Starring Artyom Bystrov. In Russian, with English subtitles. Rating unavailable.
Putin’s Russia is a squalid wasteland of corruption and misery in Yuriy Bykov’s feel-good hit of the winter.
The fool of the title is Dima (Artyom Bystrov), a lowly but ambitious plumber called out to inspect a burst water pipe in a nine-storey slum while the city supervisor is AWOL on a “three-day bender”. When he discovers that the building is about to collapse on its 800 drunk, stoned, poor, crazy, violent, and abused inhabitants—something we learn in a chillingly effective set piece—Dima sets out to save them.
He’s strongly discouraged in his task by a wife and mother who’ve already spent the first part of the film berating Dima and his father for their pitiable honesty, but that’s nothing compared to the obstacles he faces from local government, a cabal of grotesques busy drinking themselves stupid at a birthday party for a fearsomely matriarchal mayor known as “Mama” (Natalya Surkova).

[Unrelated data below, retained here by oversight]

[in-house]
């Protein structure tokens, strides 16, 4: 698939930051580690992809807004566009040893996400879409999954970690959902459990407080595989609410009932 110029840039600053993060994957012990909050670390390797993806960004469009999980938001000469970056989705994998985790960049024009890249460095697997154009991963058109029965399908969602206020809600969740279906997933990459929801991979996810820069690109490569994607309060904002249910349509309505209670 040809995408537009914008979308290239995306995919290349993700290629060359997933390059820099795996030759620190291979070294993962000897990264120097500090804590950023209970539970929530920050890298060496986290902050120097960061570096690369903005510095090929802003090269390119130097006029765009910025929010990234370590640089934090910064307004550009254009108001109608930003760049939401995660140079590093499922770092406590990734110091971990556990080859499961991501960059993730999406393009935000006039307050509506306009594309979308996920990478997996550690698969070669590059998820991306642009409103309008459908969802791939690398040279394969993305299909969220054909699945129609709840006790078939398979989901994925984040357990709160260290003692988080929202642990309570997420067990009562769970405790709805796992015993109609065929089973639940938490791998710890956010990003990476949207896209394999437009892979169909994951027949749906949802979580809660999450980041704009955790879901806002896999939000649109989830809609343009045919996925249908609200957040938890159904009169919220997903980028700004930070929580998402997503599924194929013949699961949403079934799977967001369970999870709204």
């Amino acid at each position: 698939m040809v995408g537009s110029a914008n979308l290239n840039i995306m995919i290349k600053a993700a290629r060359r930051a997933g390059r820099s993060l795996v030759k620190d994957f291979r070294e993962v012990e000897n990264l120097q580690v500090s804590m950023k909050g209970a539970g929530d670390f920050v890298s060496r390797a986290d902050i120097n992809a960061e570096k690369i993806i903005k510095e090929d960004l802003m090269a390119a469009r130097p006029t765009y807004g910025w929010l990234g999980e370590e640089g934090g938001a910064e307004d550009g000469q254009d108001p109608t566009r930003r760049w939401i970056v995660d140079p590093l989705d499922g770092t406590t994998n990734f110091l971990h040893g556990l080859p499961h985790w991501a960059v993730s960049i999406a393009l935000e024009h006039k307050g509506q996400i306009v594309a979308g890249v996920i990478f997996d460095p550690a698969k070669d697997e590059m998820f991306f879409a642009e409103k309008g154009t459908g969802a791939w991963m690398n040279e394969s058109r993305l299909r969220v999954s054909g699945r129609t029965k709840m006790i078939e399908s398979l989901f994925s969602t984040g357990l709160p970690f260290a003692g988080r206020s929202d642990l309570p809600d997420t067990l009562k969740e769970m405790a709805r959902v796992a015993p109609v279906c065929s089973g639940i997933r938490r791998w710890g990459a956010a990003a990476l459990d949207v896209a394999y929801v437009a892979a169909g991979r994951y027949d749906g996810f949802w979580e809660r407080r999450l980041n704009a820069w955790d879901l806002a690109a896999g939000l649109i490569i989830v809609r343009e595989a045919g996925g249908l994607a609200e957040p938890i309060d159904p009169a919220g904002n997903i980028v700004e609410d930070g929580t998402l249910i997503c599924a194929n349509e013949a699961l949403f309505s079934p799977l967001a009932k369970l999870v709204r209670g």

Bystrov takes real glee in stripping bare a vertical system utterly paralyzed by mutual blackmail, bribery, and graft—not to mention cowardice—and The Fool unfolds with a powerful, if appalling, logic.
As ever, there’s something uncomfortably thrilling about a film that’s so uninhibited in its critique of the criminal state, and something perhaps a little telling that western art is so dickless in comparison.